208 Children’s Legal Rights Journal [Vol. 37:2 2017]
and blacks did not make the cut in 1776 when Thomas Jefferson penned the declaration.” 222 The
Constitution’s “Three-Fifths Clause” counted African Americans as three-fifths of a person for
purposes of states’ representation, 223 and referred to them as “other persons.” 224 The legal rights
and protections that African Americans, women and other traditionally marginalized groups enjoy
today did not come from the legal adoption of a biological notion of personhood, but instead
through a patchwork of constitutional amendments, 225 and development of precedent in fact-specific cases. 226 Nevertheless, as the infamous Dred Scott 227 case demonstrates, the judiciary has
always exercised its power to expand or contract the definition of person as it saw fit, even for
regrettable purposes. 228
The focus on “personhood” as a pure legal fiction, however, is best observed in the context
of corporations, 229 which have limited legal personhood extending from case law230 and
legislation. 231 As a judicial construct, the Supreme Court has actively breathed life into the
corporate, non-living, non-sentient juridical person. 232 The Citizens United and Hobby Lobby cases
illustrate that the Supreme Court has extended rights to corporations which were popularly thought
to be reserved for human persons, such as the protection of political speech233 and religious
222 Fukuyama, supra note 16, at 42. Fukuyama makes this observation, noting Transhumanism’s threat to equality
under the law. Id.
223 Paul Finkelman, Affirmative Action for the Master Class: The Creation of the Proslavery Constitution, 32 AKRON
L. REV. 423, 428-29 (1999).
224 U.S. Const. Art. I, § 2. See also Finkelman, supra note 223, at 428-29.
225 For example, the Thirteenth, Fourteenth and Ninetieth Amendments. See U.S. Const. Amend. XIII, IXX, XIV.
226 The incorporation of minorities into the fabric of social equality is evidenced by the long history of Supreme
Court precedent. See, e.g., Frontiero v. Richardson, 411 U.S. 677 (1973); Loving v. Virginia, 388 U.S. 1 (1967);
Brown v. Bd. of Educ., 347 U.S. 483 (1954); Laurence v. Texas, 539 U.S. 558 (2003); Obergefell v. Hodges, 135 S.
Ct. 2584 (2015). All of these cases exemplify the idea that there has been no need thus far to craft a definition of
legal personhood for the law to expand rights and protections to traditionally marginalized groups.
227 Scott v. Sandford, 60 U.S. 393 (1856). In Dred Scott the question was “whether the descendants of [slaves]… are
citizens of a State, in the sense in which the word citizen is used in the Constitution of the United States.” Id. at 403.
In arriving at a conclusion, the Court noted: “But there are two clauses in the Constitution which point directly and
specifically to the negro race as a separate class of persons, and show clearly that they were not regarded as a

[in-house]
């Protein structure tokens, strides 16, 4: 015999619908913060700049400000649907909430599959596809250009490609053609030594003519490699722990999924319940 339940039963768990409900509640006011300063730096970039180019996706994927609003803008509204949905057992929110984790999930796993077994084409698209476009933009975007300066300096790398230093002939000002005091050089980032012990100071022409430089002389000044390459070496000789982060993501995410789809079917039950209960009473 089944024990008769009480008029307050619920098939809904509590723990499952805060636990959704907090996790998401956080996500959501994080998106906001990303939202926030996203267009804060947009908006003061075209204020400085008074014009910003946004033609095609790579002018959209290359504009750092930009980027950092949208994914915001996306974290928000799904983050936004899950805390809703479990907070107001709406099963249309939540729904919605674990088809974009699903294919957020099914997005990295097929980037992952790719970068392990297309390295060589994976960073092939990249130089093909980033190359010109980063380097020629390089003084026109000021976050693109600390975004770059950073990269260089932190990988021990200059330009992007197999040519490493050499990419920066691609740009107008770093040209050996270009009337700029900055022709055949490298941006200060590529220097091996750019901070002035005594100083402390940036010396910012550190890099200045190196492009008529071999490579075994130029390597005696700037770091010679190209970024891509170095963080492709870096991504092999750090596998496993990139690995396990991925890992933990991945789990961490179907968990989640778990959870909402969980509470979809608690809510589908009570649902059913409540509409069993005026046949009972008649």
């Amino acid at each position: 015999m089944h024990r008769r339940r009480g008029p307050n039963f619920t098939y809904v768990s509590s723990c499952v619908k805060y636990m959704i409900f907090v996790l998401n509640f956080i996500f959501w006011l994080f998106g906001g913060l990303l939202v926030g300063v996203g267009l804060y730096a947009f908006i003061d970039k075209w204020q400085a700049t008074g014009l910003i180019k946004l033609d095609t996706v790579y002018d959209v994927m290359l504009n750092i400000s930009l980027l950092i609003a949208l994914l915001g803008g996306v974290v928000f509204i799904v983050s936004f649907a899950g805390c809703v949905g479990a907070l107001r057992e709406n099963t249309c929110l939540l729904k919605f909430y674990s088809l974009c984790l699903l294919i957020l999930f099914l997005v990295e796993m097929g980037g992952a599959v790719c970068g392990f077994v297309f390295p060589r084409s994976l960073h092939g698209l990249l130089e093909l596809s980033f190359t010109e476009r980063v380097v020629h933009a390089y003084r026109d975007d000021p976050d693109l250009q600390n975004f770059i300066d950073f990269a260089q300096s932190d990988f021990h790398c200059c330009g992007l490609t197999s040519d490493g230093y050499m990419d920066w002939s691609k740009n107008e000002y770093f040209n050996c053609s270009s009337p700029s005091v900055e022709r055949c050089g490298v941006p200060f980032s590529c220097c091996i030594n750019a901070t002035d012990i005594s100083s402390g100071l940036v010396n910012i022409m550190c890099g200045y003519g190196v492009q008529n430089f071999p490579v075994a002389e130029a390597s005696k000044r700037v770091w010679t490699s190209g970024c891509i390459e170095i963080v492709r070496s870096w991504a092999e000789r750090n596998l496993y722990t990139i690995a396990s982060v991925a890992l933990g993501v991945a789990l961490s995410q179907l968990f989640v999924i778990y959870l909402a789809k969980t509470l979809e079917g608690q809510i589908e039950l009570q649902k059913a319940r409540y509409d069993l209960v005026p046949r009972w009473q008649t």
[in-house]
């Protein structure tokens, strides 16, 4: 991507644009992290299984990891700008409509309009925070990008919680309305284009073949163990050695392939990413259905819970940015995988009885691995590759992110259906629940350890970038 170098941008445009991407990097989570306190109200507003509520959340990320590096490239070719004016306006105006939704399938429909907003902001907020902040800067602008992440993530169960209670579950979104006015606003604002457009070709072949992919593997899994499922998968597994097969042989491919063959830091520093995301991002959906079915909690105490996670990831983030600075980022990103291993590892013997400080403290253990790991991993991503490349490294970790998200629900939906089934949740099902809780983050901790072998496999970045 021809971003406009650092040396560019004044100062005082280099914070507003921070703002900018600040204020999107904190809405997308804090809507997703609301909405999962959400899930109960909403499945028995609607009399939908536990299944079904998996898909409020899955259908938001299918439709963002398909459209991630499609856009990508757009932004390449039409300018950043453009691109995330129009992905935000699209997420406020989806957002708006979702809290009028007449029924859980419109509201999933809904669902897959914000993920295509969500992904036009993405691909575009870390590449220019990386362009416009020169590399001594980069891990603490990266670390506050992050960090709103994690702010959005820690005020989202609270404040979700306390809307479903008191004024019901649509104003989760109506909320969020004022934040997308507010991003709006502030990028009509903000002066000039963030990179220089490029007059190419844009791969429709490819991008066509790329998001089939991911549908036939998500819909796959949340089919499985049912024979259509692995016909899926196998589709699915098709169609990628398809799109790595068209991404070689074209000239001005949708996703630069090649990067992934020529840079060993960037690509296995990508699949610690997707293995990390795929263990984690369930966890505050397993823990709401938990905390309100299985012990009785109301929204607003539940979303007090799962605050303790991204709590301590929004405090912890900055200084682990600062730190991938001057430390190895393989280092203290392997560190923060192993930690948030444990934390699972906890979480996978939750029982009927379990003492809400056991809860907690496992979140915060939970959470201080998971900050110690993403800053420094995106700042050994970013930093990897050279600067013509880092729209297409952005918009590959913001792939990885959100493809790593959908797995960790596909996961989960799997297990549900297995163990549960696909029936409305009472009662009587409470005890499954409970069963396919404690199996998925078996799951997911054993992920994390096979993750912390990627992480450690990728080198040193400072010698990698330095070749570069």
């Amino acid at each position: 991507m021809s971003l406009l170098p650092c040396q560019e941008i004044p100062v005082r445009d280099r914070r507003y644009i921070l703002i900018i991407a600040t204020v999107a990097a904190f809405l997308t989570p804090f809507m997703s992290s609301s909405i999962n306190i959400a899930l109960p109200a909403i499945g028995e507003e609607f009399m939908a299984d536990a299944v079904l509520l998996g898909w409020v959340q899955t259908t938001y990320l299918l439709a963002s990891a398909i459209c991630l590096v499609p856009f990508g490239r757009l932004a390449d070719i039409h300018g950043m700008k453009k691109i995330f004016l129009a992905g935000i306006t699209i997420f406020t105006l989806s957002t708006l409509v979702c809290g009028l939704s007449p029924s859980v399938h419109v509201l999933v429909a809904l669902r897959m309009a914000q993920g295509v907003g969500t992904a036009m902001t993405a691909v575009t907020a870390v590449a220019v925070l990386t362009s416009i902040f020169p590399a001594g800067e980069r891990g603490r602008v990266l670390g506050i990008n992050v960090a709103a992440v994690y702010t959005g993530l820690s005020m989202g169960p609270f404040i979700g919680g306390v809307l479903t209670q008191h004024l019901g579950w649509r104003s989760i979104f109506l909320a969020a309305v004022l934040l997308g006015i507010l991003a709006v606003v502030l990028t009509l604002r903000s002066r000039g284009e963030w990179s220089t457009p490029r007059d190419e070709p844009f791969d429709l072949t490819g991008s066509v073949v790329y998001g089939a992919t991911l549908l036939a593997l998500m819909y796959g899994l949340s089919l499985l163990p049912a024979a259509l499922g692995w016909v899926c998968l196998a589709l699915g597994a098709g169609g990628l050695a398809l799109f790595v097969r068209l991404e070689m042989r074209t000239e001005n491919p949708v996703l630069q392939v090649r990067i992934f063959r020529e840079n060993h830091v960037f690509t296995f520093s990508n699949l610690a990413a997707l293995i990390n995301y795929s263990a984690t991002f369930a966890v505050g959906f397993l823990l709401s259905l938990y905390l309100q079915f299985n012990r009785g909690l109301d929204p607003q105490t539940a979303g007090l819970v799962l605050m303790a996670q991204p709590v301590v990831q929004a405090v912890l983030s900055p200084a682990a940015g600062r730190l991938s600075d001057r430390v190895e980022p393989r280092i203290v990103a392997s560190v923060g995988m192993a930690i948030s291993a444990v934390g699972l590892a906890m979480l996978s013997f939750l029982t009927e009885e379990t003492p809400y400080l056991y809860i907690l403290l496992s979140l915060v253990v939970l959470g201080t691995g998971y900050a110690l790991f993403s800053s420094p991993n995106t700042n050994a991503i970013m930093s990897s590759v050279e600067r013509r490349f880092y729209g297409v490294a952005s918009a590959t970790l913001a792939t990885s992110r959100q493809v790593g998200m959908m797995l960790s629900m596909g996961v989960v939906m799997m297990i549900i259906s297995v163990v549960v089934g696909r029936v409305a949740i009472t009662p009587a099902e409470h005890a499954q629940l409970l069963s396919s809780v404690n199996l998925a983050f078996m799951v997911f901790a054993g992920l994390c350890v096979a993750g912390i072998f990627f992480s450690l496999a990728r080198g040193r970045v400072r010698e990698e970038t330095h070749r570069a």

portion of the people or citizens of the government then formed. Id. at 411. In making a distinction between different
types of “persons” the Court concluded that Scott “was not a citizen… within the meaning of the Constitution of the
United States. Id at 427.
228 Legal scholar Michael Rivard notes the Court’s approach, stating: “Rather than developing an underlying theory
of personhood, the Supreme Court follows a pragmatic, result-oriented approach. The Justices seem to grant or deny
constitutional rights on the basis of political expedience or similar considerations, and only then answer the question
whether to extend constitutional personhood.” See Rivard, supra note 17, at 1425, 1465, 1431.
229 See generally Susanna K. Ripken, Corporations are People Too: A Multi-Dimensional Approach to the
Corporate Personhood Puzzle, 15 FORDHAM J. CORP. & FIN. L. 97 (2009-2010).
230 See Trustees of Darmouth College v. Woodward, 1 N.H. 111, 115 (1817) (“A corporation considered as a faculty,
in an artificial, invisible body, existing only in contemplation of law…”).
231 See generally Limited Liability Company Act, 805 ILL. COMP. STAT. ANN. 180/1-5 (2012). Other state statutes
provide similar definitions of “person.” See, e.g., Del. Code Ann. tit. VI, § 18-101 (12) (1992).
232 See Santa Clara County v. Southern Pac. R.R. Co., 118 U.S. 394 (1886) (the Court expressed the opinion that
corporations are persons for purposes of the Fourteenth Amendment).
233 See Citizens United v. FEC, 558 U.S. 310, 342-43 (2009) (“The Court has recognized that First Amendment
protection extends to corporations. This protection has been extended by explicit holdings to the context of political
speech. Under the rationale of these precedents, political speech does not lose First Amendment protection simply
because its source is a corporation. The Court has thus rejected the argument that political speech of corporations or